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- Jaundice definition
- Jaundice in newborns (neonatal jaundice)
- What causes jaundice in newborns?
- Physiologic jaundice
- Maternal-fetal blood group incompatibility (Rh, ABO)
- Breast milk jaundice
- Breastfeeding jaundice
- Cephalohematoma (a collection of blood under the scalp)
- Red blood cell enzyme defects
- Red blood cell membrane defects
- What are the symptoms of jaundice in newborns?
- What are the risk factors for jaundice in newborns?
- How is jaundice in newborns diagnosed?
- What is the treatment for jaundice in newborns?
- What are the complications of jaundice in newborns?
- Can jaundice in newborns be prevented?
- What is the prognosis of jaundice in newborns?
What are the complications of jaundice in newborns?
The complications associated with neonatal jaundice occur when bilirubin levels reach toxic levels, and the bilirubin gets into the central nervous system and damages the brain. The brain toxicity can either be reversible (early acute bilirubin encephalopathy) or the damage may be permanent and irreversible (kernicterus). Permanent damage may lead to cerebral palsy, deafness, and intellectual impairment.
Can jaundice in newborns be prevented?
Some degree of jaundice in newborns is normal and not entirely preventable. However, the prevention of significant hyperbilirubinemia and its complications is possible through proper screening (obtaining bilirubin levels), identifying newborns at high-risk, close surveillance and monitoring of those infants with hyperbilirubinemia, parent education, and prompt treatment when deemed medically indicated.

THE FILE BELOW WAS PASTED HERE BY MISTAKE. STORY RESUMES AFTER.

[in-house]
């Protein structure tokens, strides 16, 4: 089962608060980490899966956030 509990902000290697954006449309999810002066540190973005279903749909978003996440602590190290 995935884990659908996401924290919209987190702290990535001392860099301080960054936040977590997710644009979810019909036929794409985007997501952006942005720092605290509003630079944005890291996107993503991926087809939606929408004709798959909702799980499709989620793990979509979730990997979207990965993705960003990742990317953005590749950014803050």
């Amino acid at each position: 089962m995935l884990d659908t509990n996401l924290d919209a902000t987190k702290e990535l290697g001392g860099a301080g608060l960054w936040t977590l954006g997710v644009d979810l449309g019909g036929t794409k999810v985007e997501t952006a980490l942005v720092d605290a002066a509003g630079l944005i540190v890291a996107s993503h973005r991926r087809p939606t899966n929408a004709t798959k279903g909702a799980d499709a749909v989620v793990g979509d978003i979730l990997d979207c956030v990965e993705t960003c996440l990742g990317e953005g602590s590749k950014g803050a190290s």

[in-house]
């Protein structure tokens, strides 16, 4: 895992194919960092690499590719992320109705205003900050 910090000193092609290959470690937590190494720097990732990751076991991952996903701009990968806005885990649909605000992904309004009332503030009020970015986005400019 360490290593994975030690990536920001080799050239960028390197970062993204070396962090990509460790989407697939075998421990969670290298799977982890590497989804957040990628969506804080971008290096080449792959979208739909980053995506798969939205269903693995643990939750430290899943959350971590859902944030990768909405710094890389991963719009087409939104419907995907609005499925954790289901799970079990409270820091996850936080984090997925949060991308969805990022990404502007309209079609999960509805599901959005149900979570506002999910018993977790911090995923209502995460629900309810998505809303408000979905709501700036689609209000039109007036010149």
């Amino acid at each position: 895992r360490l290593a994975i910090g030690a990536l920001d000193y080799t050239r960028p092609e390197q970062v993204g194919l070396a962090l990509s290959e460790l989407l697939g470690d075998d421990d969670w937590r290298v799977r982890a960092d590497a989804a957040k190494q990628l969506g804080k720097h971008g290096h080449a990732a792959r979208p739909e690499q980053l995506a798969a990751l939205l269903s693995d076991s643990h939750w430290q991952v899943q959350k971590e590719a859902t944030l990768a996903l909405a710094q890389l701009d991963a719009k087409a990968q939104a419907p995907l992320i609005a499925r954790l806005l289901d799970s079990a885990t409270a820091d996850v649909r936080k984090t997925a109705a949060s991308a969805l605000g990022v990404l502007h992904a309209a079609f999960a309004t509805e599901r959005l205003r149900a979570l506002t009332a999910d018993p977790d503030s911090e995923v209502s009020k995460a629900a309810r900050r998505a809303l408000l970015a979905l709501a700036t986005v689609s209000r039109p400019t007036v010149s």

What is the prognosis of jaundice in newborns?
Generally speaking, the prognosis for newborns with jaundice is excellent if they receive the appropriate monitoring and treatment, and the vast majority of infants with neonatal jaundice will improve with no adverse effects. However, health care professionals need to remain vigilant and parents need be informed and educated about the potential dangers of severe hyperbilirubinemia in order to prevent the devastating consequences of kernicterus.
Medically reviewed by Douglas Barton, MD; Board Certified Pediatrics
CDC.gov.Jaundice and Kernicterus.
MedscapeReference.com. Neonatal Jaundice.